Dawsonite in the green river formation of Colorado

Economic Geology
By:  and 



Dawsonite NaAl(OH)2C03 is a rare mineral that occurs in relative abundance over hundreds of square miles in the Piceance Creek Basin of northwestern Colorado, as a rock-forming constituent of the oil shales in the green River Formation. In some specimens it makes up 25 percent by weight of the shale. Containing 35 percent of acid-soluble A1203, it has been viewed as a potential ore of aluminum. The dawsonite extends through 700 feet of continuous section of high-grade oil shale (averaging 25 gallons per ton), which may be as much as 1,500 feet in thickness. Its distribution, areally and stratigraphically, is reviewed; methods for its identification, and for its quantitative determination in the oil shale, with special reference to X-ray diffraction procedures are described; and the geochemistry of dawsonite, as it relates to the origin of the mineral, is considered. The scattered literature on dawsonite is briefly summarized. © 1966 Society of Economic Geologists, Inc..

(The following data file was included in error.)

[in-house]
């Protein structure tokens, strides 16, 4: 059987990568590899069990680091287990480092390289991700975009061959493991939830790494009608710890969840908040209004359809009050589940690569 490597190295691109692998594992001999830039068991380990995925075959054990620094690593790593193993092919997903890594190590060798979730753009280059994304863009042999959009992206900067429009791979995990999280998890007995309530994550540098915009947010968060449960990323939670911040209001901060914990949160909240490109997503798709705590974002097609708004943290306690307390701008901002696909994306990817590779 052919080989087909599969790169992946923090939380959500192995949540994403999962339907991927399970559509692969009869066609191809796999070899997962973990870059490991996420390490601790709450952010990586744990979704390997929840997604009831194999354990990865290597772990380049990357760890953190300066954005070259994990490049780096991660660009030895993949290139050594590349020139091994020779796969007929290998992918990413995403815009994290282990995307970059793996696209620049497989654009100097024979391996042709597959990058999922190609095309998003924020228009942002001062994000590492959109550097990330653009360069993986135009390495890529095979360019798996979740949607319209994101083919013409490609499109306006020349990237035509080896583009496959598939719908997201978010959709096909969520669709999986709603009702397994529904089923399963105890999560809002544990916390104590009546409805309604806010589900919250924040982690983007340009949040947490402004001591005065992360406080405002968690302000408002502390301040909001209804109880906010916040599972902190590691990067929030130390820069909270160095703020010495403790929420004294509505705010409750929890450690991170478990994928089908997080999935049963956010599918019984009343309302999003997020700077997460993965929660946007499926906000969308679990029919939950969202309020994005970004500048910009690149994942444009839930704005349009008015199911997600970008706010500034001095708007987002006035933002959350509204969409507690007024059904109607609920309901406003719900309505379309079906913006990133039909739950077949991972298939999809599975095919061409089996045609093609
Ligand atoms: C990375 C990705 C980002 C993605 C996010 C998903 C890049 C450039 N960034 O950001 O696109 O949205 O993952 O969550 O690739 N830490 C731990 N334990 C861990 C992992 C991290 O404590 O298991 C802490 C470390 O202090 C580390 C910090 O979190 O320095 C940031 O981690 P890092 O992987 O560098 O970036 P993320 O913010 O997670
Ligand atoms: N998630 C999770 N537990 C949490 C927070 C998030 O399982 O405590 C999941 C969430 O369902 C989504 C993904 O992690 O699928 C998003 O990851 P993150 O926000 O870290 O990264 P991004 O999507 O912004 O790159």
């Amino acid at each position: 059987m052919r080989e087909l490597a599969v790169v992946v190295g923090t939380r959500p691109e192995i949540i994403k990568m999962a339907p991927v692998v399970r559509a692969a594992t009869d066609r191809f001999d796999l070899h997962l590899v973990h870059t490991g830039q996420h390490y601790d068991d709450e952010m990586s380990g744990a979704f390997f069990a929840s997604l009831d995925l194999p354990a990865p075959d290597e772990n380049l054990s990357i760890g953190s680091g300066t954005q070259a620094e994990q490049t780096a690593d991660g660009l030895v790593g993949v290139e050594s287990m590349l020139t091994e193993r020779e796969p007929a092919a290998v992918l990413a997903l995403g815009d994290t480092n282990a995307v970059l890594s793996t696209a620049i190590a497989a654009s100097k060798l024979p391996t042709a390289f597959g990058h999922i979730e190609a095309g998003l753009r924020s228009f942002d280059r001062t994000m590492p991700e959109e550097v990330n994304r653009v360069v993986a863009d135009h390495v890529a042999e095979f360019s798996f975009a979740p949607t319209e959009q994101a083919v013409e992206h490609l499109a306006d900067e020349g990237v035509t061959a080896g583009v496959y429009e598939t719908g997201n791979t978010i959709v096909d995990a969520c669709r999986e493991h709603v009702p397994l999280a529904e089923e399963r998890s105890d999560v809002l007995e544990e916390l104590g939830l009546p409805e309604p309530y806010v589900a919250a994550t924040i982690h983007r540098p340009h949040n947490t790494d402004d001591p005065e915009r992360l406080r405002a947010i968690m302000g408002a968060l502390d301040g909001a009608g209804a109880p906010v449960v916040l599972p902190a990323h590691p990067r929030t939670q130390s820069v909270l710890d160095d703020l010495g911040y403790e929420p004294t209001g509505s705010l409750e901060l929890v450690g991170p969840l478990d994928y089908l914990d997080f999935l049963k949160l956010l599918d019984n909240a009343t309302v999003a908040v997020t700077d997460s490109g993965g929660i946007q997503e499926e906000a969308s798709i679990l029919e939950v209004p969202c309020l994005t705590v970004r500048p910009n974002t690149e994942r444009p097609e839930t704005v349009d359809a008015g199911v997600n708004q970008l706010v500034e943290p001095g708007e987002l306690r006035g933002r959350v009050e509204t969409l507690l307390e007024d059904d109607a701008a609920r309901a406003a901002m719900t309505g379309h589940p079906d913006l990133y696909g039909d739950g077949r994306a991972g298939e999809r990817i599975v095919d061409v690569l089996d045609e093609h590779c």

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Publication type Article
Publication Subtype Journal Article
Title Dawsonite in the green river formation of Colorado
Series title Economic Geology
DOI 10.2113/gsecongeo.61.6.1029
Volume 61
Issue 6
Year Published 1966
Language English
Publisher Elsevier
Description 14 p.
First page 1029
Last page 1042
Country United States
State Colorado
Other Geospatial Piceance Creek Basin
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